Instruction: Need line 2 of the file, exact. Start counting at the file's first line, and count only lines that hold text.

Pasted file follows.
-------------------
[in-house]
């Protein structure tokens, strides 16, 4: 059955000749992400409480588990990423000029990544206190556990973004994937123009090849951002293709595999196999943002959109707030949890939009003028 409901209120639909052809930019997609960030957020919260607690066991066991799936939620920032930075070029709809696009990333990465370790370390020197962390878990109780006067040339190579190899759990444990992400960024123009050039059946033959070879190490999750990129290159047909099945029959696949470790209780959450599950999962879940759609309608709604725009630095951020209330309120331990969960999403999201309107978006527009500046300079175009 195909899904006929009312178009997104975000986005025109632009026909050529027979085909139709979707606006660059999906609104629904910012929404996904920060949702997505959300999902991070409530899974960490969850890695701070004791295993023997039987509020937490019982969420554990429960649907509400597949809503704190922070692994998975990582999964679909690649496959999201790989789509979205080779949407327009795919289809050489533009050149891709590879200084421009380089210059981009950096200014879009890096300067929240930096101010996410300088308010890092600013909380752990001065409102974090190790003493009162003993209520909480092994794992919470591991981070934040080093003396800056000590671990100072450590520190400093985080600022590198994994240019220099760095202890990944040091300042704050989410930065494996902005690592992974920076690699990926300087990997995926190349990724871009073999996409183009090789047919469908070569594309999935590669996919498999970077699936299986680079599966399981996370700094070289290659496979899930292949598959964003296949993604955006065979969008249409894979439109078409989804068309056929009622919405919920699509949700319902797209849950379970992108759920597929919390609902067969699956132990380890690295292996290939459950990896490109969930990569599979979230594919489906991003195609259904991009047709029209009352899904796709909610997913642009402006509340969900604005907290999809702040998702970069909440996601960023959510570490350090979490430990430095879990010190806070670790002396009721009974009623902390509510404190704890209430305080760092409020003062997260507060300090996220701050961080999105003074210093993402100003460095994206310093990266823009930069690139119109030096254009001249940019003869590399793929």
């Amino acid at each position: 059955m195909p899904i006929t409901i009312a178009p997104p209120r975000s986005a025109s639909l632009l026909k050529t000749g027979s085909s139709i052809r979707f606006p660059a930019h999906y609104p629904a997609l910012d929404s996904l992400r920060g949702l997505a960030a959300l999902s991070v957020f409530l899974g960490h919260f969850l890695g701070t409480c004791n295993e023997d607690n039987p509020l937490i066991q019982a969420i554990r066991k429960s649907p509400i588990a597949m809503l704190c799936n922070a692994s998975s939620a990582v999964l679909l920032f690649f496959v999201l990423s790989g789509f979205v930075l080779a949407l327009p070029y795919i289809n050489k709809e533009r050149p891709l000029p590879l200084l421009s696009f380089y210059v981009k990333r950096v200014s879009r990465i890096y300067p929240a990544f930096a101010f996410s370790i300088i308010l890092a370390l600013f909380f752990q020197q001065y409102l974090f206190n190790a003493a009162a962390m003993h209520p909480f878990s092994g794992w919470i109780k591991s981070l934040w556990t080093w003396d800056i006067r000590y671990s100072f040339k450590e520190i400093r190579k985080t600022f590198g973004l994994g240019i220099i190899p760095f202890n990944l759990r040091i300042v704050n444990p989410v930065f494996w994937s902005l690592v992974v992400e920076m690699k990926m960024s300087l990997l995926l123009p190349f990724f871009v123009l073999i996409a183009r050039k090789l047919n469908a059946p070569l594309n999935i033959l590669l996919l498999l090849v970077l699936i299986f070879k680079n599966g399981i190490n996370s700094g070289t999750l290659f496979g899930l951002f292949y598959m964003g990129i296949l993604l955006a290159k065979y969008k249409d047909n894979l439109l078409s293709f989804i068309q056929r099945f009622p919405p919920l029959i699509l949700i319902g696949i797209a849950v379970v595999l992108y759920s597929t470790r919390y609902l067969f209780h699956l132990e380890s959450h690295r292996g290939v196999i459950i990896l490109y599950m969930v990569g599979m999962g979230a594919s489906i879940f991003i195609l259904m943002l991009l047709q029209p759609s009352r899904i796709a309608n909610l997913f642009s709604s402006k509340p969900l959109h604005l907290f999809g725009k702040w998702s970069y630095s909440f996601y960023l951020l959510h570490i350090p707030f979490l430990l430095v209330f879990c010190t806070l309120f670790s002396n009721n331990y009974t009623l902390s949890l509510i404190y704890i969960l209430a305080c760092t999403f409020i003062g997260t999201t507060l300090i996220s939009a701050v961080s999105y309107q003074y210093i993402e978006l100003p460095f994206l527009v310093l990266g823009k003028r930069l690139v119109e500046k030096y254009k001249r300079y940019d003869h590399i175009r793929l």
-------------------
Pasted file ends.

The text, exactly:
């Protein structure tokens, strides 16, 4: 059955000749992400409480588990990423000029990544206190556990973004994937123009090849951002293709595999196999943002959109707030949890939009003028 409901209120639909052809930019997609960030957020919260607690066991066991799936939620920032930075070029709809696009990333990465370790370390020197962390878990109780006067040339190579190899759990444990992400960024123009050039059946033959070879190490999750990129290159047909099945029959696949470790209780959450599950999962879940759609309608709604725009630095951020209330309120331990969960999403999201309107978006527009500046300079175009 195909899904006929009312178009997104975000986005025109632009026909050529027979085909139709979707606006660059999906609104629904910012929404996904920060949702997505959300999902991070409530899974960490969850890695701070004791295993023997039987509020937490019982969420554990429960649907509400597949809503704190922070692994998975990582999964679909690649496959999201790989789509979205080779949407327009795919289809050489533009050149891709590879200084421009380089210059981009950096200014879009890096300067929240930096101010996410300088308010890092600013909380752990001065409102974090190790003493009162003993209520909480092994794992919470591991981070934040080093003396800056000590671990100072450590520190400093985080600022590198994994240019220099760095202890990944040091300042704050989410930065494996902005690592992974920076690699990926300087990997995926190349990724871009073999996409183009090789047919469908070569594309999935590669996919498999970077699936299986680079599966399981996370700094070289290659496979899930292949598959964003296949993604955006065979969008249409894979439109078409989804068309056929009622919405919920699509949700319902797209849950379970992108759920597929919390609902067969699956132990380890690295292996290939459950990896490109969930990569599979979230594919489906991003195609259904991009047709029209009352899904796709909610997913642009402006509340969900604005907290999809702040998702970069909440996601960023959510570490350090979490430990430095879990010190806070670790002396009721009974009623902390509510404190704890209430305080760092409020003062997260507060300090996220701050961080999105003074210093993402100003460095994206310093990266823009930069690139119109030096254009001249940019003869590399793929």